Open Access (free)

This book describes the explosion of debt across the global economy and related requirement of political leaders to pursue exponential growth to meet the demands of creditors and investors. It presents a historical account of the modern origins of capitalist debt by looking at how commercial money is produced as debt in the late seventeenth and early eighteenth centuries. The book identifies the ways in which the control, production, and distribution of money, as interest-bearing debt, are used to discipline populations. It focuses on the histories of the development of the Bank of England and the establishment of permanent national debt with the intensification and expansion of debt, as a "technology of power", under colonialism in a global context. The book investigates the modern origins of debt as a technology of power by focusing on war, the creation of the "national" debt, and the capitalization of the organized force of the state. It addresses the consequences of modern regimes of debt and puts forward proposals of what needs to be done, politically, to reverse the problems generated by debt-based economies. The book utilizes the term "intensification" rather than spread or proliferation to think about both the amplification and spatial expansion of debt as a technology of power during the era of European colonialism and resistance. Finally, it also presents a convincing case for the 99" to use the power of debt to challenge present inequalities and outlines a platform for action suggesting possible alternatives.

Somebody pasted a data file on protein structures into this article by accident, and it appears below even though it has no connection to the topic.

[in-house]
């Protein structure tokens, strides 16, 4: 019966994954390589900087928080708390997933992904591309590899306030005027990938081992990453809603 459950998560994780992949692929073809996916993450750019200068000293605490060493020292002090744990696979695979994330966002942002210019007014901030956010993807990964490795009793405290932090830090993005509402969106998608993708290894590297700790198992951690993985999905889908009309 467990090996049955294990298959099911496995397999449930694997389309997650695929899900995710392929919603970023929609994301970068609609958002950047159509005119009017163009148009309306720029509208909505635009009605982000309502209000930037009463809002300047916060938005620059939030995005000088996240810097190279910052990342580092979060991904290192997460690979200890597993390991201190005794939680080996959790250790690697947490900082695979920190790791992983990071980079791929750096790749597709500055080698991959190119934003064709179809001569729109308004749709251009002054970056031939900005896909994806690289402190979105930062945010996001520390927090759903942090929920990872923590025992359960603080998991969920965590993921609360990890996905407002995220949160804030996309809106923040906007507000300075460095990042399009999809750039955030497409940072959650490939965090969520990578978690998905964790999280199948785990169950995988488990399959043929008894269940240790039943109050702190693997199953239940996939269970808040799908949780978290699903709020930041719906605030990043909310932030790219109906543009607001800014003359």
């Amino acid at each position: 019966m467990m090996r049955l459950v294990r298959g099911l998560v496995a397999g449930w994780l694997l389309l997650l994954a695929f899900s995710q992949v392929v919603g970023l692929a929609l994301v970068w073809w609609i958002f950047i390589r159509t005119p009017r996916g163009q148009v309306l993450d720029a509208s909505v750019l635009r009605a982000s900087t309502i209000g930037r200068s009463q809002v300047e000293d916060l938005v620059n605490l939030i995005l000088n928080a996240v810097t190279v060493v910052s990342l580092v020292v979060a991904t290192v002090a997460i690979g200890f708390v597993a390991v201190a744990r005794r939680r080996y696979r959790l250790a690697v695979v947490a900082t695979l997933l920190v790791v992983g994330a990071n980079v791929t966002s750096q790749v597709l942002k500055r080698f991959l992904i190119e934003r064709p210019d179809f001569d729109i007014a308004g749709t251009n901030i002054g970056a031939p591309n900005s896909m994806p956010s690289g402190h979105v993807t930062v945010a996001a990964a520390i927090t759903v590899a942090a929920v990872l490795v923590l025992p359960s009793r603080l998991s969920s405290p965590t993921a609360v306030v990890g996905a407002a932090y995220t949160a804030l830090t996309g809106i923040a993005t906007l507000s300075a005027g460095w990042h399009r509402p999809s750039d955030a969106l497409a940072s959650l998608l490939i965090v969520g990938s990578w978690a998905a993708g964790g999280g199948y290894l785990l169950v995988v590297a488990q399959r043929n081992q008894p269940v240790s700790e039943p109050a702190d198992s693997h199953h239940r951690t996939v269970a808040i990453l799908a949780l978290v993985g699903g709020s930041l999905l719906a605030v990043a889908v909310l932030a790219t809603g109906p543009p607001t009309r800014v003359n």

Open Access (free)
War, National Debt, and the Capitalized State
Tim Di Muzio and Richard H. Robbins

how debt became capitalized by organized power and find its genealogy rooted in war, the national debt, and the capitalized state of England. Money, war, and debt before the Bank of England While the social relations of credit and debt existed long before the emergence of capitalism, and money has taken many forms historically, we are interested in how debt became a technology of organized and capitalized power (Weatherford 1997; Davies 2002; Graeber 2011). The key development occurs with the creation of the Bank of England in 1694 and the innovation of a funded

in Debt as Power
Jonathan Colman